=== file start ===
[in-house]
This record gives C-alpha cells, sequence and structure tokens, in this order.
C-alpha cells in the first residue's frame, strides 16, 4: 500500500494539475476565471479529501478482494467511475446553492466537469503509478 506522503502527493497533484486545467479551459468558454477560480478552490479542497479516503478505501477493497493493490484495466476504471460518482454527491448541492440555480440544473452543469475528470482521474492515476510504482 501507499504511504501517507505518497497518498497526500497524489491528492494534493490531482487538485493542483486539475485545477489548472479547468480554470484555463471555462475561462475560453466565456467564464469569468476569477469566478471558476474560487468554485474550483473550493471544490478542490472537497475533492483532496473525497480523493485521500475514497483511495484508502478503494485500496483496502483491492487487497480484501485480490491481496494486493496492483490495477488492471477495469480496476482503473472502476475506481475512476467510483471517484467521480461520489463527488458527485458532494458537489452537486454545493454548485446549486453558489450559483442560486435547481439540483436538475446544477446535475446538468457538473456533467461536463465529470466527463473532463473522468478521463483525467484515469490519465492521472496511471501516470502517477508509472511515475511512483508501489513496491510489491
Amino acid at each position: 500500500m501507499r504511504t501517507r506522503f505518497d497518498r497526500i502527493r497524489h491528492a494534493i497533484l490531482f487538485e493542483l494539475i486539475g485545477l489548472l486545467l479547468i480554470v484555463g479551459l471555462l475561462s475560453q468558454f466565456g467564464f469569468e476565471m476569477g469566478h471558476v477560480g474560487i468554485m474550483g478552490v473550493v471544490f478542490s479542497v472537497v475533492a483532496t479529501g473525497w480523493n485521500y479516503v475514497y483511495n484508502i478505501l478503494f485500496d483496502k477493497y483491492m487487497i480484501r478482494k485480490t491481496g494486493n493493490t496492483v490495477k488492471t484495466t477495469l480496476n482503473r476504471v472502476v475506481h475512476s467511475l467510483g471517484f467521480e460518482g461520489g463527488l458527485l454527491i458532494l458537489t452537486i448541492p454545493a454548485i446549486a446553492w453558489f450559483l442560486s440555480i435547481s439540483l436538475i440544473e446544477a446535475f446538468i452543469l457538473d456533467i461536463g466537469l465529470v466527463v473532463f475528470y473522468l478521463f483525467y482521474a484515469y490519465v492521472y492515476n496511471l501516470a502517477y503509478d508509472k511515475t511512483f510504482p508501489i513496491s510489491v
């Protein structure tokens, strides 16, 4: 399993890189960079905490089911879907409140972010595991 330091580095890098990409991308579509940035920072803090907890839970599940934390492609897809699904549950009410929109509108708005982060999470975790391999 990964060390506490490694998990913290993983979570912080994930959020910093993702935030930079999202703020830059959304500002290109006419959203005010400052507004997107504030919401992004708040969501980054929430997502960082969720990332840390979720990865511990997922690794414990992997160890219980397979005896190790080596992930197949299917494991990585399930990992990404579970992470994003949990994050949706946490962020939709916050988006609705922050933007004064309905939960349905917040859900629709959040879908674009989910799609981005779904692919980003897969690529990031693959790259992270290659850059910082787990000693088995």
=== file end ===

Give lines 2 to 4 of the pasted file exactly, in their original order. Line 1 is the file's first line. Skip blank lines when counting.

This record gives C-alpha cells, sequence and structure tokens, in this order.
C-alpha cells in the first residue's frame, strides 16, 4: 500500500494539475476565471479529501478482494467511475446553492466537469503509478 506522503502527493497533484486545467479551459468558454477560480478552490479542497479516503478505501477493497493493490484495466476504471460518482454527491448541492440555480440544473452543469475528470482521474492515476510504482 501507499504511504501517507505518497497518498497526500497524489491528492494534493490531482487538485493542483486539475485545477489548472479547468480554470484555463471555462475561462475560453466565456467564464469569468476569477469566478471558476474560487468554485474550483473550493471544490478542490472537497475533492483532496473525497480523493485521500475514497483511495484508502478503494485500496483496502483491492487487497480484501485480490491481496494486493496492483490495477488492471477495469480496476482503473472502476475506481475512476467510483471517484467521480461520489463527488458527485458532494458537489452537486454545493454548485446549486453558489450559483442560486435547481439540483436538475446544477446535475446538468457538473456533467461536463465529470466527463473532463473522468478521463483525467484515469490519465492521472496511471501516470502517477508509472511515475511512483508501489513496491510489491
Amino acid at each position: 500500500m501507499r504511504t501517507r506522503f505518497d497518498r497526500i502527493r497524489h491528492a494534493i497533484l490531482f487538485e493542483l494539475i486539475g485545477l489548472l486545467l479547468i480554470v484555463g479551459l471555462l475561462s475560453q468558454f466565456g467564464f469569468e476565471m476569477g469566478h471558476v477560480g474560487i468554485m474550483g478552490v473550493v471544490f478542490s479542497v472537497v475533492a483532496t479529501g473525497w480523493n485521500y479516503v475514497y483511495n484508502i478505501l478503494f485500496d483496502k477493497y483491492m487487497i480484501r478482494k485480490t491481496g494486493n493493490t496492483v490495477k488492471t484495466t477495469l480496476n482503473r476504471v472502476v475506481h475512476s467511475l467510483g471517484f467521480e460518482g461520489g463527488l458527485l454527491i458532494l458537489t452537486i448541492p454545493a454548485i446549486a446553492w453558489f450559483l442560486s440555480i435547481s439540483l436538475i440544473e446544477a446535475f446538468i452543469l457538473d456533467i461536463g466537469l465529470v466527463v473532463f475528470y473522468l478521463f483525467y482521474a484515469y490519465v492521472y492515476n496511471l501516470a502517477y503509478d508509472k511515475t511512483f510504482p508501489i513496491s510489491v